The short answer: He never joined. The long answer: It’s complicated.
You won’t see Tim Cook joining the parade of CEOs who have quit on Donald Trump over Charlottesville. “At the end of the day,” he told Bloomberg Businessweek’s Megan Murphy in June. “I’m not a person who’s going to walk away and say, “’If you don’t do what I want, I leave.'”
Cook had the foresight to be too busy last December to join the president-elect’s Strategic and Policy Forum, and he’s ducked every Presidential council since. Yet he has appeared in photo ops, sitting next to or one Thiel away from a man whose ideas about so many things he must find abhorrent.
Cook’s grip on Apple’s talent has never been as strong as Steve Jobs’ and he has held his army together, in part, by his moral leadership—by coming out as gay and by taking principled stances on privacy, on encryption, on immigration, on the environment, on race.
A source at Apple in a position to know tells me that for Cook there’s a difference between joining a council and participating in a White House brainstorming session, like the one that yielded this photo:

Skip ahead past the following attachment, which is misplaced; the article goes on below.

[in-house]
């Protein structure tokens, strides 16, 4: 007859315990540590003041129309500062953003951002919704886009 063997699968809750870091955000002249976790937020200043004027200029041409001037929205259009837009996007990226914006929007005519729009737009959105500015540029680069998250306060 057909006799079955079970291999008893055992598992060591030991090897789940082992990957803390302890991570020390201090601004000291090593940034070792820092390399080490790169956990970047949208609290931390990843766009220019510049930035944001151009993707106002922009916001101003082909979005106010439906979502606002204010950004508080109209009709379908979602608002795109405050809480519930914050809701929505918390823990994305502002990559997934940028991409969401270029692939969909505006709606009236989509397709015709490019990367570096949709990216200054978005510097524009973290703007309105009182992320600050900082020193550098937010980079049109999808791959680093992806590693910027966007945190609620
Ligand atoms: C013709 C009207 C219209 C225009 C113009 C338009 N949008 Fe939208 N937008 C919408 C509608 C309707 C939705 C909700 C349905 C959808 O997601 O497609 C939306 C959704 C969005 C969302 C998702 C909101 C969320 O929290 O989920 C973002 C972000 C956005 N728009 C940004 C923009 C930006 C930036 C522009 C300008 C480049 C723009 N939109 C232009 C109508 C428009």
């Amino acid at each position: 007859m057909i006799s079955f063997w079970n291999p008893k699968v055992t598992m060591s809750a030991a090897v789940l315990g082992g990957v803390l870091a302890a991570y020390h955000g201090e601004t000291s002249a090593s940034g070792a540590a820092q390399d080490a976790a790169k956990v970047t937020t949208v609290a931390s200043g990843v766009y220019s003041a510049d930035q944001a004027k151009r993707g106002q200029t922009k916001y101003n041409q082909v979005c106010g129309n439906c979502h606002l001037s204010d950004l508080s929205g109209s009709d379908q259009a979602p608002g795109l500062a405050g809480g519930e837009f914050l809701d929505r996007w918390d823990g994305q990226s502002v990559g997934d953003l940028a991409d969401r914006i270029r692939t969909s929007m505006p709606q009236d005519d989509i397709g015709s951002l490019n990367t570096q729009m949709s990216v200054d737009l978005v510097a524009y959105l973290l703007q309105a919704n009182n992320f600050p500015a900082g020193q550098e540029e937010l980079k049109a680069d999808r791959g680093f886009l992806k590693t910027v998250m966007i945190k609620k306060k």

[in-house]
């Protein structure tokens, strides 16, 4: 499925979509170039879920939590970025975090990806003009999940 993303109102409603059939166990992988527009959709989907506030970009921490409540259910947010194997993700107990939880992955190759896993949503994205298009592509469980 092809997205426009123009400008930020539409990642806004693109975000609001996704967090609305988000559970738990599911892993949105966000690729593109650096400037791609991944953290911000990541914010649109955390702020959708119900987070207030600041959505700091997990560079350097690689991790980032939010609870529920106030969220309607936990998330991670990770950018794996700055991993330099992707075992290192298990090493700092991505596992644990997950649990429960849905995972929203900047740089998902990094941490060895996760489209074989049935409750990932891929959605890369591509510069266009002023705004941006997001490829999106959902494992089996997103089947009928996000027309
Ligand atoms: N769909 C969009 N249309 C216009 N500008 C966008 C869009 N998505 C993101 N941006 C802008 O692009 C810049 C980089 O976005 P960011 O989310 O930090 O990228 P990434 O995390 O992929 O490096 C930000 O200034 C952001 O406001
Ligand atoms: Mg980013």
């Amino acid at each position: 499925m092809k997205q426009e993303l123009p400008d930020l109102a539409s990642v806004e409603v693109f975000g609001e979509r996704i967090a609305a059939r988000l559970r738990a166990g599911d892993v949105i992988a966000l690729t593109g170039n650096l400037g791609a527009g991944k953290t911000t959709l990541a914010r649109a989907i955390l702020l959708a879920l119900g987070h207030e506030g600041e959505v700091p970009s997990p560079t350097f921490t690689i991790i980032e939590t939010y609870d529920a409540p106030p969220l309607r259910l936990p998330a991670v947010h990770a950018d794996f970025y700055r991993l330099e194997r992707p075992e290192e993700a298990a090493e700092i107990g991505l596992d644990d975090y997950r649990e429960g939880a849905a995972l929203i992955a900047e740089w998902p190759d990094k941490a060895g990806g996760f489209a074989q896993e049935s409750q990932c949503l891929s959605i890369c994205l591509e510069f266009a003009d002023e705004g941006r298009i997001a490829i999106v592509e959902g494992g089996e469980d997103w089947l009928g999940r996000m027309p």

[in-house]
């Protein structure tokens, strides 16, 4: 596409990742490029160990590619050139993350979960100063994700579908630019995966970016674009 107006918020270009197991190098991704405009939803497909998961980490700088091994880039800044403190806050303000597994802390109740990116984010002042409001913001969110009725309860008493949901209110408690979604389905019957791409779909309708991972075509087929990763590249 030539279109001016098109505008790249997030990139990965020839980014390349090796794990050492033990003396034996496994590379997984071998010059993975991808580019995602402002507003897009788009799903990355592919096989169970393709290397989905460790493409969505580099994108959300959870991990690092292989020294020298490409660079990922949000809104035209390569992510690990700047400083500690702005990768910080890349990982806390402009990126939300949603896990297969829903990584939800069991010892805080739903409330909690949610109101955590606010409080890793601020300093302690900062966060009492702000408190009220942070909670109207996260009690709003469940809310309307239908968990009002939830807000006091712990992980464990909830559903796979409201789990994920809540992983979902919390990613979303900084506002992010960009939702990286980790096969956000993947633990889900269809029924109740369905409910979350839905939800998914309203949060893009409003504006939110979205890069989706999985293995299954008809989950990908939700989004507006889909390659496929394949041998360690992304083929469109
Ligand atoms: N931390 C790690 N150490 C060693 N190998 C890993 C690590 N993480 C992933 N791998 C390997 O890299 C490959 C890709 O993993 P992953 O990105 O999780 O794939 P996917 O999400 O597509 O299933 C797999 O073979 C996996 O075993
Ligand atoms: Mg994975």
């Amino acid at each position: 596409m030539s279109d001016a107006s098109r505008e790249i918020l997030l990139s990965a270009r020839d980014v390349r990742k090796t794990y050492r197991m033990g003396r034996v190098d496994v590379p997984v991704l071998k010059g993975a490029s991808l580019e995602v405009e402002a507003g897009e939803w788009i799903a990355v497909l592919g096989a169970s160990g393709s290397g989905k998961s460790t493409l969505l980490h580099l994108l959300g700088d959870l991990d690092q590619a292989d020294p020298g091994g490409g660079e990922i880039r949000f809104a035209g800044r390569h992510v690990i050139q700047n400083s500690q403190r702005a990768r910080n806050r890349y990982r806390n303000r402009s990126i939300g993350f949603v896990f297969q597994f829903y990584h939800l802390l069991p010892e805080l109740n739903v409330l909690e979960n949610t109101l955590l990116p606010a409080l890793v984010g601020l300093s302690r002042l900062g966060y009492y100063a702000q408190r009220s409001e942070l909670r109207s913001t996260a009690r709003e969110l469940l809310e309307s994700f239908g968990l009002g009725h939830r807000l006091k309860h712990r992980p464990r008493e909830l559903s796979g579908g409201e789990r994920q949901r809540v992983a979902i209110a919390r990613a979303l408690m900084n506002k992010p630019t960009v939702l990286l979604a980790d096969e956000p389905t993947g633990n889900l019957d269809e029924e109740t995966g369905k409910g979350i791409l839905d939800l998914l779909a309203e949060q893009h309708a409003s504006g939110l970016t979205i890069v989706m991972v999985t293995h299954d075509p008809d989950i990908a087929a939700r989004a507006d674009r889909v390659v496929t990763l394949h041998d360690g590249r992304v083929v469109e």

It’s a distinction both sides find useful. Trump is happy to pose with Cook and use Apple’s shiny example as evidence of the success of his presidency, taking credit for three big, beautiful plants Apple never announced, never mind built.
Cook, for his part, gets to hold the high moral ground without losing sight of his fiduciary responsibilities. Apple, after all, has a few sticks in this fire. The biggest, in fact: nearly a quarter trillion dollars in profits parked overseas waiting for Trump’s promised tax holiday.
It’s not easy walking the tightrope between the world’s most valuable company and the most business-friendly administration since Bush. Especially when that administration is always teetering on the brink of one thing or another.